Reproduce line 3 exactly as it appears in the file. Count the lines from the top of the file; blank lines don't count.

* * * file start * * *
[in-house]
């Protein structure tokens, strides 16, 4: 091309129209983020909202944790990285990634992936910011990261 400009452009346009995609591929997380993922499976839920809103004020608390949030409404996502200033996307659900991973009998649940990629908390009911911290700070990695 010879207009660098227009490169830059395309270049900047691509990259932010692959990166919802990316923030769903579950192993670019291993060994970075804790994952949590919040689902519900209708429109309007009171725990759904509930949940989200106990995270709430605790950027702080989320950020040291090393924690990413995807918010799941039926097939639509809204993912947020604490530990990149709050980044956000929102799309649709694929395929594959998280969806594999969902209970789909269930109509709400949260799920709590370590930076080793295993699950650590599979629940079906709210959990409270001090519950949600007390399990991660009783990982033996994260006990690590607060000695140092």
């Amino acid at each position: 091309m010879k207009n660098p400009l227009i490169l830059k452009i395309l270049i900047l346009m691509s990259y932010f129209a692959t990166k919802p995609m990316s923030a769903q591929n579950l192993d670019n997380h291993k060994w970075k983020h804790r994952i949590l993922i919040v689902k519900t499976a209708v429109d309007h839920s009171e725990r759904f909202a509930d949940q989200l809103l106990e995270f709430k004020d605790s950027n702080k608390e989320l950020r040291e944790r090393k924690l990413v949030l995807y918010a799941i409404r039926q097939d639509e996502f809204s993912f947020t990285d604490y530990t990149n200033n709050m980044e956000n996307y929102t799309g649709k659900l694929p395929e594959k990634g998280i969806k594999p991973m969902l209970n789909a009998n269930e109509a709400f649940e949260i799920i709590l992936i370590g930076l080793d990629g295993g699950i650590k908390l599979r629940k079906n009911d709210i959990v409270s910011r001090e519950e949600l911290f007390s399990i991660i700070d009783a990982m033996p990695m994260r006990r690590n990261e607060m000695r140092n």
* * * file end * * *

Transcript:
């Amino acid at each position: 091309m010879k207009n660098p400009l227009i490169l830059k452009i395309l270049i900047l346009m691509s990259y932010f129209a692959t990166k919802p995609m990316s923030a769903q591929n579950l192993d670019n997380h291993k060994w970075k983020h804790r994952i949590l993922i919040v689902k519900t499976a209708v429109d309007h839920s009171e725990r759904f909202a509930d949940q989200l809103l106990e995270f709430k004020d605790s950027n702080k608390e989320l950020r040291e944790r090393k924690l990413v949030l995807y918010a799941i409404r039926q097939d639509e996502f809204s993912f947020t990285d604490y530990t990149n200033n709050m980044e956000n996307y929102t799309g649709k659900l694929p395929e594959k990634g998280i969806k594999p991973m969902l209970n789909a009998n269930e109509a709400f649940e949260i799920i709590l992936i370590g930076l080793d990629g295993g699950i650590k908390l599979r629940k079906n009911d709210i959990v409270s910011r001090e519950e949600l911290f007390s399990i991660i700070d009783a990982m033996p990695m994260r006990r690590n990261e607060m000695r140092n």